Province of Ammochosto - Complaint: 41-year-old Panagiotis died because they did not know who would take care of him

"They had neither the necessary knowledge nor the relevant expertise to act immediately and efficiently"

Untitled design 78 exclusive, sickle cell disease, Complaint

The national thalassemia committee filed a complaint regarding the death of 41-year-old Panagiotis Anastasis from Sotira, who died on Wednesday from sickle cell anemia.

As the Phileleftheros newspaper reports in today's publication, the National Committee for Thalassemia and other Hemoglobin Diseases and the Pancypriot Association of Sickle Cell and Micro-Sickle Anemia, and add that the doctors, "although they did everything humanly possible to save his life, they did not even have the necessary knowledge, nor the relevant expertise to act immediately and effectively", pointing out at the same time that, while the National Health Services Organization has been given the necessary scientific guidelines for the treatment of these patients, it seems that these have never reached the doctors of the Departments Accidents and Emergencies so they know how to act when the need arises.

"We cannot allow lives to be lost on the altar of delays and misunderstanding", said the president of EETH, Androula Eleftheriou, speaking to "F". "According to information available to the Association and the Commission, the patient in question was admitted with severe pain two days ago to the General Hospital of Famagusta. The doctors who took over the incident, although they did everything humanly possible to save his life, did not have either the necessary knowledge or the relevant expertise to act immediately and effectively", said Ms. Eleftheriou and argued that "until it is achieved consultation about which doctor and which department would undertake to proceed with a blood transfusion, necessary clinical intervention in these cases based on international protocols, his condition had rapidly deteriorated resulting in his death".

"The painful loss of such a young fellow human being highlights in the most emphatic way the serious gaps created by the absence of institutionalized procedures and protocols for the timely and effective treatment of emergency patients with this particular disease, which is still the "poor relative ” of hematological diseases in our country, mainly due to the small number of sufferers”, emphasized the president of EETH.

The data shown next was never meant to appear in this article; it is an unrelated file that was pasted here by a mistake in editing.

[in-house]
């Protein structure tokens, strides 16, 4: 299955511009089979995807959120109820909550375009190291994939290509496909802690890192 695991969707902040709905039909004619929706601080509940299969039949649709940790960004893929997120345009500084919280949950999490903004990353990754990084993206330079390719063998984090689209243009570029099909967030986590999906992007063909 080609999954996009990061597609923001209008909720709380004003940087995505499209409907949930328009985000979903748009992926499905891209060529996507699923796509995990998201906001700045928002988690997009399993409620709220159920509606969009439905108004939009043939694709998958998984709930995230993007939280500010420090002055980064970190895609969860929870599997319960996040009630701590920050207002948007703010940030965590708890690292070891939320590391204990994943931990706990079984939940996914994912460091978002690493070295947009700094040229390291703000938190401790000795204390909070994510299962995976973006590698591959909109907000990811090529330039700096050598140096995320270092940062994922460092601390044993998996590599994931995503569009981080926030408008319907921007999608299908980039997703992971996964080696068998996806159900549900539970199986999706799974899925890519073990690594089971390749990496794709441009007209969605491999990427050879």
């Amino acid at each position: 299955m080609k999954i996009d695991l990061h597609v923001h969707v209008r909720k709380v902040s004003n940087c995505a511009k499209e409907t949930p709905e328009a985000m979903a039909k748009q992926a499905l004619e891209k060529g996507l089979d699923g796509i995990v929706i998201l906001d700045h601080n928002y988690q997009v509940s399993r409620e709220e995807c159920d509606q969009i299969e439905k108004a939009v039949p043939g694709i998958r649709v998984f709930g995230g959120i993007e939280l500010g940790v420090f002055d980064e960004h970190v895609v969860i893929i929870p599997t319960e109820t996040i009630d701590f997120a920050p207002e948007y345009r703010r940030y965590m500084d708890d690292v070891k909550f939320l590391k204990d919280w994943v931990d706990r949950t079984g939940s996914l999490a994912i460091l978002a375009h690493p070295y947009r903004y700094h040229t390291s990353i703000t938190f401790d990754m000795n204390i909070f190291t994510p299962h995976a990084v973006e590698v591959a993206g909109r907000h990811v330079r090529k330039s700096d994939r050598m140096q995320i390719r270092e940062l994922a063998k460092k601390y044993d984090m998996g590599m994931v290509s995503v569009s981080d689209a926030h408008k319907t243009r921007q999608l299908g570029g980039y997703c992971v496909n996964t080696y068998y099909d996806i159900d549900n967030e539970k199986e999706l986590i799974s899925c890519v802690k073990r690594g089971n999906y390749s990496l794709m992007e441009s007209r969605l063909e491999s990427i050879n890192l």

Both the National Committee and the Sickle Cell and Micro Sickle Cell Anemia Association, said Mrs. Eleftheriou, "are asking OKYpY to investigate without delay the conditions and causes that led to the premature death of this youngest sufferer of ours and to proceed, without further delays and postponements in the necessary interventions so that the prescribed protocols and the necessary treatment procedures and immediate referral to specialized areas of emergency complications are applied from now on, to all sickle cell anemia patients without exception, when and as long as this is required".

Sickle cell anemia, he explained, "is an inherited hematological disorder with a distinct pathology from our familiar thalassemia, however, since both belong to the family of hemoglobinopathies, both thalassemia and sickle cell patients are usually seen by the same physicians."

About 80 patients with sickle cell anemia live in Cyprus, "but, while the disease is mainly seen in people of African or Middle Eastern origin, its frequency has increased in recent years in Europe and Cyprus mainly due to the increase in immigration flows from countries where the prevalence is high'. The treatment of the disease, added Mrs. Eleftheriou, "is difficult and can often lead to premature and sudden death. This is why there is a need for the observance and implementation of guidelines that lead to uniform treatment, especially in terms of the recognition, prevention and management of the serious, acute and chronic complications it causes to sufferers, such as e.g. acute vaso-occlusive crises and acute chest syndrome".

The EETH, said the president of the Committee, "in collaboration with the International Thalassemia Federation, has issued and made available to OKYPY, for two years, guidelines for the treatment of sickle cell disease in adult patients".

The guidelines, he added, "although they have been adopted, have probably not been given to all doctors in the Accident and Emergency Departments who are on the front line of providing emergency medical care to patients throughout Cyprus."

Concluding, he emphasized that "specialized knowledge and immediate management of such incidents is really valuable and could, in this case, save the life of the unfortunate patient. We will not allow human lives to be lost on the altar of delays and incomprehension."